During this [most recent] period the share price of Babcock & Brown Power declined by 42%, Babcock & Brown Infrastructure declined by 26%, Babcock & Brown Structured Finance Fund declined by 30%, and Babcock & Brown Air declined by 10.7%. At current price levels, these listed stocks are generating an average running yield of over 15% pa and in our view, are undervalued. The Fund will benefit in performance as these equity positions recover over the medium term.

Clearly, nobody told the rocket scientists at Everest that yields above 10% are usually unsustainable – not because the share price will go up, but because the earnings will go down. This has been borne out relatively quickly. In the five months since EBB claimed that their holdings in other Babcock satellites were “undervalued” the performance of those satellites has been less than stellar. Babcock Power has slumped a further 90% while BBI is down more than 50%. B&B Air has out-performed, dropping only 25%.

Everest’s Income fund has returned investors around 1.2% so far this calendar year – not too poor a result compared with the equity market, but far worse than other income assets, like a term deposit, which would have returned around 5.5% in that time. — Adam Schwab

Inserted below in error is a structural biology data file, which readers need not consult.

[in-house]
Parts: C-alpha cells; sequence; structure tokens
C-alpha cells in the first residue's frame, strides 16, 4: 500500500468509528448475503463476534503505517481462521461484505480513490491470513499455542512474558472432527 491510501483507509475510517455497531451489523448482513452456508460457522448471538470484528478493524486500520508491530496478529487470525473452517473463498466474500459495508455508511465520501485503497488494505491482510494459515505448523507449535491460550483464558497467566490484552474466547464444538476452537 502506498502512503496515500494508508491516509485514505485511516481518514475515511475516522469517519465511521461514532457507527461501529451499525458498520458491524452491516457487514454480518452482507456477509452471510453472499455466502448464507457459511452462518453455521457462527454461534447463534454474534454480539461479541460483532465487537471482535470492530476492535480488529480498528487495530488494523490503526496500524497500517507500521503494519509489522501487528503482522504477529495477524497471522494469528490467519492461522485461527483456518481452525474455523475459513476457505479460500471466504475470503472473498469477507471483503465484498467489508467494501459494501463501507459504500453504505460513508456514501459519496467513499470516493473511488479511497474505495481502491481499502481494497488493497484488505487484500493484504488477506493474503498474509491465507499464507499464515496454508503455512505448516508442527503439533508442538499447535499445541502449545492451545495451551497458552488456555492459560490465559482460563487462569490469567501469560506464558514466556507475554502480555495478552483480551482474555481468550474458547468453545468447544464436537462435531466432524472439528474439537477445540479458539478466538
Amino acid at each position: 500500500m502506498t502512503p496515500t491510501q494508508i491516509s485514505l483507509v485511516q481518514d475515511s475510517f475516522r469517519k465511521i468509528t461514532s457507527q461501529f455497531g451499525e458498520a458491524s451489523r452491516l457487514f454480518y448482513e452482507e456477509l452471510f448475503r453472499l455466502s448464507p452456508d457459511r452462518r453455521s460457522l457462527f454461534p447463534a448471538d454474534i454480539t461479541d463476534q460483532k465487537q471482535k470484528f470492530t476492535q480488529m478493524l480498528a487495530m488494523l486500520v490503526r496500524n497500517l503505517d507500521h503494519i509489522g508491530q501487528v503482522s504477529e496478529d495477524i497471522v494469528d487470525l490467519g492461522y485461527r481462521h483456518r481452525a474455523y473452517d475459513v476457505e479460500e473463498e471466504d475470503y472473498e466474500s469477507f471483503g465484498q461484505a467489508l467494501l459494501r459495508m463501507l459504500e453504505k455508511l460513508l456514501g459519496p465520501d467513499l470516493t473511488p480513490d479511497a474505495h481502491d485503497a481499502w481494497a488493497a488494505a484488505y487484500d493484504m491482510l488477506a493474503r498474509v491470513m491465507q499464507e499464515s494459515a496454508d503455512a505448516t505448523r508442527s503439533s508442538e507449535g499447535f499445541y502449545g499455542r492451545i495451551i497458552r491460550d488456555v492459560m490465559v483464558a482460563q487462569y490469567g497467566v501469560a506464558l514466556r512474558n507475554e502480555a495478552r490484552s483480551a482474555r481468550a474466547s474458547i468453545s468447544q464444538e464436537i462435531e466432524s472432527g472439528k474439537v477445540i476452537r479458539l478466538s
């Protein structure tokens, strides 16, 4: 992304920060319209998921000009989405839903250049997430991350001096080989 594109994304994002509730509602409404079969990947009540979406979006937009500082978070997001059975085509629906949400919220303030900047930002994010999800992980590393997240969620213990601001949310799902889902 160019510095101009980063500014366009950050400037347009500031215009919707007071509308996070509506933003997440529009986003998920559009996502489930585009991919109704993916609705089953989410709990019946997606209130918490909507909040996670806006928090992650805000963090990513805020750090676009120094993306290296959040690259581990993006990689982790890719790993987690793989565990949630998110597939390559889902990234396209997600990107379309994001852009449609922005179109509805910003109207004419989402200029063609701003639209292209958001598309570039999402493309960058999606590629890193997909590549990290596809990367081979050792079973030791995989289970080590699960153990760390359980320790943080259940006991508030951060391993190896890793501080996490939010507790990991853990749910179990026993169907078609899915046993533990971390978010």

Economists look to expand GDP to count ‘quality of life’. For decades, the gross domestic product has been the premier means of measuring a country’s economic vitality. It is a celebrity among statistics, a giant calculator strutting about adding up every bit of paid activity. In the United States, the $14 trillion total marks the country as the world’s most prosperous – measured in money.

In the absence of any statistic of comparable cachet, however, the GDP is regularly asked to do more than it was designed to do. It measures output just fine, but as a stand-in gauge for a country’s overall well-being, this supernumber is less than perfect. Or, as Robert Kennedy put it 40 years ago while seeking the Democratic presidential nomination, the GDP “measures everything, in short, except that which makes life worthwhile.” – International Herald Tribune

Interest rate cut puts NAB’s Fahour in favour. Today’s Reserve Bank of Australia rate cut will be formally passed on by the banks within seconds of RBA governor Glenn Stevens’ statement — but the next round is more problematic. When NAB’s Ahmed Fahour hit his soap box demanding tax relief on bank deposits last month, he broke new ground in promising to immediately pass on any 25 basis point rate cut. The rate cut took the headlines but the clear message was that long-term funds were now more expensive and as they accounted for 20 per cent plus of costs, the banks could not guarantee passing on the full amount of any further rate cuts.

The issue of banks passing on rate cuts is of course highly political and Fahour ensured that Treasurer Swan knew exactly what he was about to say. It was no surprise, then, that within an hour of the Fahour grandstanding, out came Swan in support of his commitment. – John Durie, The Australian

Peter Fray